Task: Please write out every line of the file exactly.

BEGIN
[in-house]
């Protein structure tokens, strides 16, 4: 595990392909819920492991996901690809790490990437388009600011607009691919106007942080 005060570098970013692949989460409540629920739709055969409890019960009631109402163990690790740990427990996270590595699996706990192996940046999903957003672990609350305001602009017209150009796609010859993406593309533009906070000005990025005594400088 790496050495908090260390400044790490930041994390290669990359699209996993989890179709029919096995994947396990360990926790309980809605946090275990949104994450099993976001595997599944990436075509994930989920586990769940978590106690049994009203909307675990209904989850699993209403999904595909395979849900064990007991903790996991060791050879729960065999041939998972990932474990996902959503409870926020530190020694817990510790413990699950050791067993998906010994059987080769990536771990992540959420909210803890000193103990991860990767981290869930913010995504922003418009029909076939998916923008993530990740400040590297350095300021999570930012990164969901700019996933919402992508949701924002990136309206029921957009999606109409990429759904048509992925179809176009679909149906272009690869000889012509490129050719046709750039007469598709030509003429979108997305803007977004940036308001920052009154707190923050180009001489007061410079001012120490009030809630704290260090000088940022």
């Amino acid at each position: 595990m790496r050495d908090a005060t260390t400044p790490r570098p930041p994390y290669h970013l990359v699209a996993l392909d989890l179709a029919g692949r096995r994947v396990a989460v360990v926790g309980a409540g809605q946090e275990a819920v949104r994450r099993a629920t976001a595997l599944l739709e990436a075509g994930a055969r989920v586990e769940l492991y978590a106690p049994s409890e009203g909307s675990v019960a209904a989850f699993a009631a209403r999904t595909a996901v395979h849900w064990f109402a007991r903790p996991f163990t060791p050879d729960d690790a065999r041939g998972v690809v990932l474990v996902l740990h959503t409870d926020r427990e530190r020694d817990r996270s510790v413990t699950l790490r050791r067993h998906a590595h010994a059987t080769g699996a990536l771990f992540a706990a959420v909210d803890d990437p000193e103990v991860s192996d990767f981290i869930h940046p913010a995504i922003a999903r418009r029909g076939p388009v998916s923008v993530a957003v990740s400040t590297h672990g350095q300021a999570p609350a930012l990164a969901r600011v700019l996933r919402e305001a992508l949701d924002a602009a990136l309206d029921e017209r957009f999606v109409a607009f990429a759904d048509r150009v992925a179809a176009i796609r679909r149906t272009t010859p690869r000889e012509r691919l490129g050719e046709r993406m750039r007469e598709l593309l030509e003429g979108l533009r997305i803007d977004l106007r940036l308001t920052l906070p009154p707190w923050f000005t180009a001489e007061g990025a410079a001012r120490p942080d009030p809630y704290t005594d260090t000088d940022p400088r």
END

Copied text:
[in-house]
């Protein structure tokens, strides 16, 4: 595990392909819920492991996901690809790490990437388009600011607009691919106007942080 005060570098970013692949989460409540629920739709055969409890019960009631109402163990690790740990427990996270590595699996706990192996940046999903957003672990609350305001602009017209150009796609010859993406593309533009906070000005990025005594400088 790496050495908090260390400044790490930041994390290669990359699209996993989890179709029919096995994947396990360990926790309980809605946090275990949104994450099993976001595997599944990436075509994930989920586990769940978590106690049994009203909307675990209904989850699993209403999904595909395979849900064990007991903790996991060791050879729960065999041939998972990932474990996902959503409870926020530190020694817990510790413990699950050791067993998906010994059987080769990536771990992540959420909210803890000193103990991860990767981290869930913010995504922003418009029909076939998916923008993530990740400040590297350095300021999570930012990164969901700019996933919402992508949701924002990136309206029921957009999606109409990429759904048509992925179809176009679909149906272009690869000889012509490129050719046709750039007469598709030509003429979108997305803007977004940036308001920052009154707190923050180009001489007061410079001012120490009030809630704290260090000088940022």
């Amino acid at each position: 595990m790496r050495d908090a005060t260390t400044p790490r570098p930041p994390y290669h970013l990359v699209a996993l392909d989890l179709a029919g692949r096995r994947v396990a989460v360990v926790g309980a409540g809605q946090e275990a819920v949104r994450r099993a629920t976001a595997l599944l739709e990436a075509g994930a055969r989920v586990e769940l492991y978590a106690p049994s409890e009203g909307s675990v019960a209904a989850f699993a009631a209403r999904t595909a996901v395979h849900w064990f109402a007991r903790p996991f163990t060791p050879d729960d690790a065999r041939g998972v690809v990932l474990v996902l740990h959503t409870d926020r427990e530190r020694d817990r996270s510790v413990t699950l790490r050791r067993h998906a590595h010994a059987t080769g699996a990536l771990f992540a706990a959420v909210d803890d990437p000193e103990v991860s192996d990767f981290i869930h940046p913010a995504i922003a999903r418009r029909g076939p388009v998916s923008v993530a957003v990740s400040t590297h672990g350095q300021a999570p609350a930012l990164a969901r600011v700019l996933r919402e305001a992508l949701d924002a602009a990136l309206d029921e017209r957009f999606v109409a607009f990429a759904d048509r150009v992925a179809a176009i796609r679909r149906t272009t010859p690869r000889e012509r691919l490129g050719e046709r993406m750039r007469e598709l593309l030509e003429g979108l533009r997305i803007d977004l106007r940036l308001t920052l906070p009154p707190w923050f000005t180009a001489e007061g990025a410079a001012r120490p942080d009030p809630y704290t005594d260090t000088d940022p400088r």